GADFLY 

KATRINA -- THE EXIT STRATEGY WE'VE BEEN MISSING

The Republican ship of state has capsized in the aftermath of Hurricane Katrina. The Katrina effect only added insult to the injury represented by the steep and precipitous loss of confidence in the administration's other policies, notably its conduct of the war in Iraq. Opinion polls show that the President is at an all-time low in the public's confidence, and that the country has stopped trusting him to do what's needed in Iraq.

In the face of this shipwreck, Republicans appear to be headed for the lifeboats, with public statements that have been openly critical of the administration's conduct of both these seminal events. And yet, the Democrats continue to suck their collective thumbs, unwilling to capitalize on these gaping opportunities to step into the breach. Instead of adopting the strategy of a strengthened insurgency (much less the “loyal opposition”) in the face of a weakened occupying force (surely no one doubts that Washington is Republican-occupied territory?), they have been paralyzed by what can only be described as an attack of the Stockholm Syndrome (i.e., where the hostages begin to identify with their captors).

Led by no one, but defined by the “go along to get along” attitude perfected by the likes of John Kerry and our very own Congressman Harold Ford Jr., the Democrats appear to be afraid of casting their own political shadow. Even on Katrina, the Democrats have been muted in their righteous criticism of the debacle by falling prey to the “blame game” conundrum being so successfully played on them by the administration's apologists.

On Iraq, Democrats refuse (with the notable exception of Russ Feingold, whose statement supporting a deadline for withdrawal has been marginalized even by his own party) to offer an alternative to “staying the course,”apparently fearing the false choice of being labeled “cut and runners.” They also can't seem to get their acts together on deciding whether there's a risk that John Roberts, unrevealing as his appearance before them was, may end up being another Scalia or Thomas, but in Kennedy clothing. And on Katrina, they even flubbed, in a small but significant way, the slam dunk (favored by 81% of the public) of calling for an independent (rather than a congressional or presidential) investigation of the Katrina debacle by allowing Hillary Clinton, of all the non-polarizing, non-aspirational people they could have gotten, to sponsor the resolution calling for it in the Senate, not surprisingly thereby guaranteeing its defeat along party lines.

But Katrina has now given the Democrats a golden opportunity to turn its normal diet of the proverbial inedible chicken substance into the edible one, and on a two for one special to boot. Polls are showing that the public, (a) doesn't believe the government can continue to fund operations in Iraq at the same time it undertakes Katrina re-building efforts, and (b) believes that of all the alternatives, the best way to fund the Katrina rebuilding effort is to reduce spending on Iraq.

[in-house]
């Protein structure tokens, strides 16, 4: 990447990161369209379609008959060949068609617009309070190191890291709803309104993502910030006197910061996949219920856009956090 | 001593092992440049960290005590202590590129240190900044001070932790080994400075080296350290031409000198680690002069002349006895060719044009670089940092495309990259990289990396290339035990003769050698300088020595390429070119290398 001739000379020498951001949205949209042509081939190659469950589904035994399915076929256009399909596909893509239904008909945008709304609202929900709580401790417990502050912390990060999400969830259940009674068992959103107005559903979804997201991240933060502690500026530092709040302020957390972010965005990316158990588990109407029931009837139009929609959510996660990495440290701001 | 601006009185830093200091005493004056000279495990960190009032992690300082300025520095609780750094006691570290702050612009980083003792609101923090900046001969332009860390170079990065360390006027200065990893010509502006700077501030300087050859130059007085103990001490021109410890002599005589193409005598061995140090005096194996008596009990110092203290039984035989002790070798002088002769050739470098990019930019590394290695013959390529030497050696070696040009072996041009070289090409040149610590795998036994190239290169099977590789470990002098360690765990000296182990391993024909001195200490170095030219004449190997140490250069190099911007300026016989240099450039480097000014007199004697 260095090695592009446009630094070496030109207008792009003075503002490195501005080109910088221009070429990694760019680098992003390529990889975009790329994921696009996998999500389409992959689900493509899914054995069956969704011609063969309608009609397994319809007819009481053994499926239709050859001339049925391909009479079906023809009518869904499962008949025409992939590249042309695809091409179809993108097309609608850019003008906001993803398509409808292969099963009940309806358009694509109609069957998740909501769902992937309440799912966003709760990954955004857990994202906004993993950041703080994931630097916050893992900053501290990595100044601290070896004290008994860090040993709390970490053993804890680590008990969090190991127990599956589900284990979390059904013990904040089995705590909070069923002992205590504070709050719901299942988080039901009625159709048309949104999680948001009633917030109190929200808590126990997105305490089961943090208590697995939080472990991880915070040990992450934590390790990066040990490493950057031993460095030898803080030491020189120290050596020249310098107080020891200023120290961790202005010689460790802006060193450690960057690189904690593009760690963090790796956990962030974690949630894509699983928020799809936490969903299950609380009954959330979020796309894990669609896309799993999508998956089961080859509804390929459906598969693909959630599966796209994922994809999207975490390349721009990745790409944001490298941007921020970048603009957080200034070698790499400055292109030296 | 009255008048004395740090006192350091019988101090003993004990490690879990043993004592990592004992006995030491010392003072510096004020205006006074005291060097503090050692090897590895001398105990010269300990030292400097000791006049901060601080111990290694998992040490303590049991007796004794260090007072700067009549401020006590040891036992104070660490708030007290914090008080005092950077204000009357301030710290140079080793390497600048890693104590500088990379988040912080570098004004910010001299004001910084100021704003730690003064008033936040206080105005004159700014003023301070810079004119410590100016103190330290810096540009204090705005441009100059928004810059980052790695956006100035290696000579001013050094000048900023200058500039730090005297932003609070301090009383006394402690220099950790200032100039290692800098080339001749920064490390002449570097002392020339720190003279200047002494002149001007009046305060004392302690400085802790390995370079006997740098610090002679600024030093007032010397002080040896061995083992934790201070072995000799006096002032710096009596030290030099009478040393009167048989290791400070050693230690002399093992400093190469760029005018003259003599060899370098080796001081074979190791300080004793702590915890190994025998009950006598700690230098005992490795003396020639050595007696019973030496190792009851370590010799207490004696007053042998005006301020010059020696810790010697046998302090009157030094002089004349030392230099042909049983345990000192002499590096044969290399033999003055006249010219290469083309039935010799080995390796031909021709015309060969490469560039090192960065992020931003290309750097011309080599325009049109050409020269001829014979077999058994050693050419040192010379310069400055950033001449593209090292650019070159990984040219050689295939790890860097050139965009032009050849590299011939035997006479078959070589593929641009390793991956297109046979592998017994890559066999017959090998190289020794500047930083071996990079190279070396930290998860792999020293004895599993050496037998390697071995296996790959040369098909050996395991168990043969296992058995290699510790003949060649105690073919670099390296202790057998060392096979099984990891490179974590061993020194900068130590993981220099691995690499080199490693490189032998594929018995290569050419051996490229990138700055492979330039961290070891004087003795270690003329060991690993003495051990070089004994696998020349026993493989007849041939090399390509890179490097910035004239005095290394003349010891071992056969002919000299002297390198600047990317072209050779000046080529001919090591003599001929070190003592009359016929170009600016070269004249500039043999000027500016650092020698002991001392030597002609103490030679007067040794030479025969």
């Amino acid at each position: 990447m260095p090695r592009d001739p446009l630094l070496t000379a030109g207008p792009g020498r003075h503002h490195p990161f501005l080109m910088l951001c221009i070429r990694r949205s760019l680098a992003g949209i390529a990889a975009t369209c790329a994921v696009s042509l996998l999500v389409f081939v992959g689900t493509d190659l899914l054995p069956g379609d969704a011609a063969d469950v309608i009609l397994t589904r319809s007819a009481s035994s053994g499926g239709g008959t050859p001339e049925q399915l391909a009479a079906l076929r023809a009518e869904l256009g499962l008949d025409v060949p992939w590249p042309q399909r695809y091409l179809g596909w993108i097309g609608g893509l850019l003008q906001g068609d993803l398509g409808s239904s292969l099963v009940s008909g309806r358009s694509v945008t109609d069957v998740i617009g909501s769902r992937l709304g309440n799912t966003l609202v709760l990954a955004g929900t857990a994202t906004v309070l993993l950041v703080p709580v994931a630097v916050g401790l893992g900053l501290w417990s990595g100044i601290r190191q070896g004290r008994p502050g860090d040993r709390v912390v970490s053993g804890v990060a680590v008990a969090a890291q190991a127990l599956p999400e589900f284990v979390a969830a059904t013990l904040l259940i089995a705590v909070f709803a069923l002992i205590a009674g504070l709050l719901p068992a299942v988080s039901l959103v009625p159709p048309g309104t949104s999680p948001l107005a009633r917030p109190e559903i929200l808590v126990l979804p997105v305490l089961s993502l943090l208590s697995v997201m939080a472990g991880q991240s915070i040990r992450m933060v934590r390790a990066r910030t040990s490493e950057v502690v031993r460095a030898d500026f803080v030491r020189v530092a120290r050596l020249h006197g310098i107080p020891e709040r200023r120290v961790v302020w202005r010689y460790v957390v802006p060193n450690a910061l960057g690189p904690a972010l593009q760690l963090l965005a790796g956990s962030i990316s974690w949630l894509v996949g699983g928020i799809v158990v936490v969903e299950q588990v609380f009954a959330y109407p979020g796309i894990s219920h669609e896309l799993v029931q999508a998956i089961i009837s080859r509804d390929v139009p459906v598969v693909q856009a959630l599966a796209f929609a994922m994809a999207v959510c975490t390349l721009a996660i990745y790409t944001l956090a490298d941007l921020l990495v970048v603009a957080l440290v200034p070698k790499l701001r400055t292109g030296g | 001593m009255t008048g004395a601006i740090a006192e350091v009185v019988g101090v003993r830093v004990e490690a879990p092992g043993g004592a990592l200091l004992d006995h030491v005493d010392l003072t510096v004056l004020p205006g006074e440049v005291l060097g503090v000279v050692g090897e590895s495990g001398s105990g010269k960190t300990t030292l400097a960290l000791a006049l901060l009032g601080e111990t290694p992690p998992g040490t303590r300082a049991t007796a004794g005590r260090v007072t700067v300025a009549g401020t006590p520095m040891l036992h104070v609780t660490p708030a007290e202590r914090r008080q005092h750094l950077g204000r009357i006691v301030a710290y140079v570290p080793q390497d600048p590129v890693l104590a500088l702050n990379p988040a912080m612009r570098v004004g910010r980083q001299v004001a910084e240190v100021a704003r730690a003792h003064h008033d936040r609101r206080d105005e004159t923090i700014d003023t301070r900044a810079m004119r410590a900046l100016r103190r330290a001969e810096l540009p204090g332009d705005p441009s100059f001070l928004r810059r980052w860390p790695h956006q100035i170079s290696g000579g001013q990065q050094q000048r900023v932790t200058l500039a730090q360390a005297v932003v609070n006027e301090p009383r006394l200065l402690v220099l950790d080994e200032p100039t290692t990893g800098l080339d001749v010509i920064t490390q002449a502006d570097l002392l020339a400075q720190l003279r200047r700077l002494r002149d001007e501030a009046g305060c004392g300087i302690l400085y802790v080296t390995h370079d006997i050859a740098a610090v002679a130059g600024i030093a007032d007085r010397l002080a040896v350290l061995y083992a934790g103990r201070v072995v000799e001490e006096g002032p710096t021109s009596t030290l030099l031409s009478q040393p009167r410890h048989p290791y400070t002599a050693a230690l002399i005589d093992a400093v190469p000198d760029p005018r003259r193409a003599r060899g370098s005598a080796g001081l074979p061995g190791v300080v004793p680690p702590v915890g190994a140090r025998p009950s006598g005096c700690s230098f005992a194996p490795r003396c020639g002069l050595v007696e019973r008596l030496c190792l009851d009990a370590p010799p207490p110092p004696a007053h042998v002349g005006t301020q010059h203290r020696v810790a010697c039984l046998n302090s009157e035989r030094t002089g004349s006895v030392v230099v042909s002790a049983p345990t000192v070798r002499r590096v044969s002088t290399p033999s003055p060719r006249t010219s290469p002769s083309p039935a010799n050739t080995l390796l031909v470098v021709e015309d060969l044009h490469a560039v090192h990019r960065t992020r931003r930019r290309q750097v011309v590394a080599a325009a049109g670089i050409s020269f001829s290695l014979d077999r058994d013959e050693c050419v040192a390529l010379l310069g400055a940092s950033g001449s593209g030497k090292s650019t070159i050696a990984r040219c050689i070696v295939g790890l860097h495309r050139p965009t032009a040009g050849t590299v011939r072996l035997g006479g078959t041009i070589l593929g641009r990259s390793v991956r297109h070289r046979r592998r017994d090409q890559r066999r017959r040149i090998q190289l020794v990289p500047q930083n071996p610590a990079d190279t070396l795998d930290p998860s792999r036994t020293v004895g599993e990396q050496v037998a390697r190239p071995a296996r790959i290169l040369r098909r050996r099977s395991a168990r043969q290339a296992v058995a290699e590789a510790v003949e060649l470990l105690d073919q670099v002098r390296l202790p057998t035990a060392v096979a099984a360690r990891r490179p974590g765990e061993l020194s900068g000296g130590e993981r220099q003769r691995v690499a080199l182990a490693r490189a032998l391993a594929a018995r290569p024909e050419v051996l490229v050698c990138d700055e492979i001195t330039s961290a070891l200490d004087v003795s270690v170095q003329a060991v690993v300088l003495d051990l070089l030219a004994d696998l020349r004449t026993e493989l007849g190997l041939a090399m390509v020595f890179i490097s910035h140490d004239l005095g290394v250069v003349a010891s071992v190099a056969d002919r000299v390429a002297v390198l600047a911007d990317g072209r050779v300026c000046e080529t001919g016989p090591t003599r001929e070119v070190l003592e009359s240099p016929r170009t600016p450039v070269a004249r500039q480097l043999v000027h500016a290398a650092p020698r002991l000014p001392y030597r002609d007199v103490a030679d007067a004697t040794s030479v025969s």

Voila! An engraved invitation to the Democrats to come out of their bunkers and pronounce, righteously, that it's impossible for us to fight a war on two fronts (or Gulfs), one on an insurgency in Iraq, and the other on the disastrous socioeconomic and environmental conditions in Louisiana, Mississippi and Alabama, and that we may not, much as we might like to, be able to pay for guns in Baghdad even as we try to pay for butter in New Orleans and Biloxi.

A pronouncement like this gets the Democrats off the horns of their self-created dilemma of calling for an expedited disengagement in Iraq, since they can say it's not a choice they made, but one that was forced on them by the events in our Gulf, and by a $300 billion deficit.

It would appear that the choice for Americans between helping their countrymen rebuild their lives and helping the citizens of another country build theirs (not one they had to make, for example, during the tsunami, or even when Iraq was first invaded) is a no-brainer,. Who can forget the pictures of pitiful hurricane victims wondering aloud why their country could airlift billions of dollars in supplies to cities they never heard of halfway around the world (Falujah, Ramadi,Tikrit, etc.), in a heartbeat, but not get a few thousand bottles of water to a dehydrated New Orleans in a week?

With the situation in Iraq deteriorating to startling levels (nine more American deaths just today), the electorate believing that the war may not be worth fighting given their concomitant belief (according to the polls) that we're not achieving one of the main goals of fighting it (i.e., to make us more secure “over here” by fighting “over there”), and the fact that we have now been tragically shown that terrorism may not be the primary threat to our lives, the Democrats could find themselves in a Katerina/Iraq, win/win situation by using one as the reason to extricate us from the other. The question is, can they take their noses out of the Republicans' butts long enough to smell the coffee?

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